Wednesday, July 11th. The Gladiators faced off against the London Spitfire in their first playoff match.
Moving as a single unit, the entire Los Angeles Gladiators team snuck right by their competition on King’s Row, creeping further and further away as the unaware London Spitfire stood guard on the point. Seemingly heading towards enemy spawn, they suddenly took a sharp turn and started climbing upwards, on a journey back to the point. As they surprise-attacked Spitfire and piled onto the point from such an unexpected location, Surefour picked off the caught off guard players from across the map.
And with a maniacal laugh from Surefour, they did it. Success. The Gladiators had captured the point with the single greatest play in Overwatch League—and it was only the first week of the playoffs. It became known as The Great Bamboozle, and it solidified the Gladiators as the team with the crazy plays.
It’s no surprise that such a quick-thinking team was able to secure a spot in the quarterfinals. And according to Gladiators DPS João Pedro “Hydration” Goes Telles, the team was “very confident” and prepared going into their match with London Spitfire that first day. But the Gladiators were usually “prepared” in a different way than most expect.
Going in Blind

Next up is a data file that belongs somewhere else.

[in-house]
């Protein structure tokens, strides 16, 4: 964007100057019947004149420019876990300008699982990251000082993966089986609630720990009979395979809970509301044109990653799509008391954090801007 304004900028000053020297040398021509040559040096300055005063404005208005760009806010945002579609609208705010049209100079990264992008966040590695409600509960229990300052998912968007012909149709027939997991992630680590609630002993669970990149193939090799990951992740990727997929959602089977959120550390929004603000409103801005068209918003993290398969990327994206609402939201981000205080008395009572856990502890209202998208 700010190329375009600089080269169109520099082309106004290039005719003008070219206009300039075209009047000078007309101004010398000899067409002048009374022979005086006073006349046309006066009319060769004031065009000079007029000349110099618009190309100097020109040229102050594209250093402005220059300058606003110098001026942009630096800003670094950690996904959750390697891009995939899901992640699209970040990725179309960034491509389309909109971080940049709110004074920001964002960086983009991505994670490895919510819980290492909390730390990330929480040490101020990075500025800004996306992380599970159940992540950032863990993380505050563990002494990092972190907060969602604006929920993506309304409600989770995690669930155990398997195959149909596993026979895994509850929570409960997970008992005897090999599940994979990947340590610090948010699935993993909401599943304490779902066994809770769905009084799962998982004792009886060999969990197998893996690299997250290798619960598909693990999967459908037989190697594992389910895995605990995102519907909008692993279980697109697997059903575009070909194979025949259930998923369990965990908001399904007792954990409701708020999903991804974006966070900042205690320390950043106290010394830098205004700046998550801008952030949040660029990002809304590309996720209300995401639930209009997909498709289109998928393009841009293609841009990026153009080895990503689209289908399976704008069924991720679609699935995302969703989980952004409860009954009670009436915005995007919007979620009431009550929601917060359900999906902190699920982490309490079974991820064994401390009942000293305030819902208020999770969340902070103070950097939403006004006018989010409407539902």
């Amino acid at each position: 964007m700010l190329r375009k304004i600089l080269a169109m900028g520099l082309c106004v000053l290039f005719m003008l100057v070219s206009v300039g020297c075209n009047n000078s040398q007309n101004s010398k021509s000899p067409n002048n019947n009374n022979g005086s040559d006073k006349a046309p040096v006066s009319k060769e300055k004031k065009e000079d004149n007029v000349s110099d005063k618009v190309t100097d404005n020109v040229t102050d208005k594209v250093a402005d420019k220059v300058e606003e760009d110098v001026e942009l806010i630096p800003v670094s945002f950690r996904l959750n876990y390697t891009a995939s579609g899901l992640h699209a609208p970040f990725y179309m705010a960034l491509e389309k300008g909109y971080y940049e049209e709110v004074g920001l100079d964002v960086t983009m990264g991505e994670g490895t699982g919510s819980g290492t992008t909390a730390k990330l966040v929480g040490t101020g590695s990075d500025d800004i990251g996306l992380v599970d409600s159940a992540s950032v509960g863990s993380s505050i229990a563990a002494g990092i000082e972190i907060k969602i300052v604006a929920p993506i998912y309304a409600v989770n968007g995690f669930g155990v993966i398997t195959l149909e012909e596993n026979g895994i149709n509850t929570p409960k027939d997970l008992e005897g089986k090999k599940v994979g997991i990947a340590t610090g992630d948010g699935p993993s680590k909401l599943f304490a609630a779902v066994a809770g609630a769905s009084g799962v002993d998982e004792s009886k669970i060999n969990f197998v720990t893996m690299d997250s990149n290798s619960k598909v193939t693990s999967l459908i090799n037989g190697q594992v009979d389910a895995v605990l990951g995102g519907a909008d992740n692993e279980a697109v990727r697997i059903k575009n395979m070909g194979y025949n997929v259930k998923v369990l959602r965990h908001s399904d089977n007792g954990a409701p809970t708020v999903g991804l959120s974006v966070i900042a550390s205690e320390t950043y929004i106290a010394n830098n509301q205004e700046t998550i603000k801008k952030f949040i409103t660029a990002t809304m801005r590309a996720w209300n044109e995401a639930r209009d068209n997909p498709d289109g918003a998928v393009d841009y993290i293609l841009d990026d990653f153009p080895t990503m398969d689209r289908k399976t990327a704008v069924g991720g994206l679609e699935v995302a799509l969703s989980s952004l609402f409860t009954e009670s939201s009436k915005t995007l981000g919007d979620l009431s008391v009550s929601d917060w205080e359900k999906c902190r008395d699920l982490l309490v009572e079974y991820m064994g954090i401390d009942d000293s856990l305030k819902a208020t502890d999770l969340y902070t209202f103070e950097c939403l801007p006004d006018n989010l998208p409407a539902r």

“We weren’t focusing too much on what Spitfire was doing,” explained Hydration. “We just reacted on the fly – We were going in blind.”
At first, this strategy really aided the Gladiators. But once Spitfire caught on to how the Los Angeles team played, they were able to counter them and pull ahead. The Gladiators eventually lost to the Spitfire, 2-1.
It left the Los Angeles Gladiators with a lot to think about going into Season 2… Sort of.
Since the Gladiators were still on break at the time of my interview with Hydration, he told me the team had not yet started discussing Season 2 at all.
What is the team’s goal going into the second season?
Do you know if you guys will have any particular strategies or things to focus on going into the second season?
“Don’t know yet.”
Will there be any roster changes?
Maybe that’s for the best, though. The Gladiators seem to shine when they’re not hell-bent on a singular plan. When they’re not sticking to the script. This tactic became their go-to after a Stage 3 match against NYXL, when a win narrowly slipped through their fingers.
“When we watched it all back after the match,” Hydration recalled, “you could see that victory was literally one play away on multiple maps. If we had just done one single thing differently… We started really focusing more on adapting after that. Swapping heroes. Better comps.”
Despite rumors that Fissure was benched at the quarterfinals for unsportsmanlike behavior or a refusal to play for a non-Korean roster, the team has stated that it was their new focus on adaptability that made them choose iRemiix for that final match. Fissure tweeted out himself that he “fit better in [the current] meta.”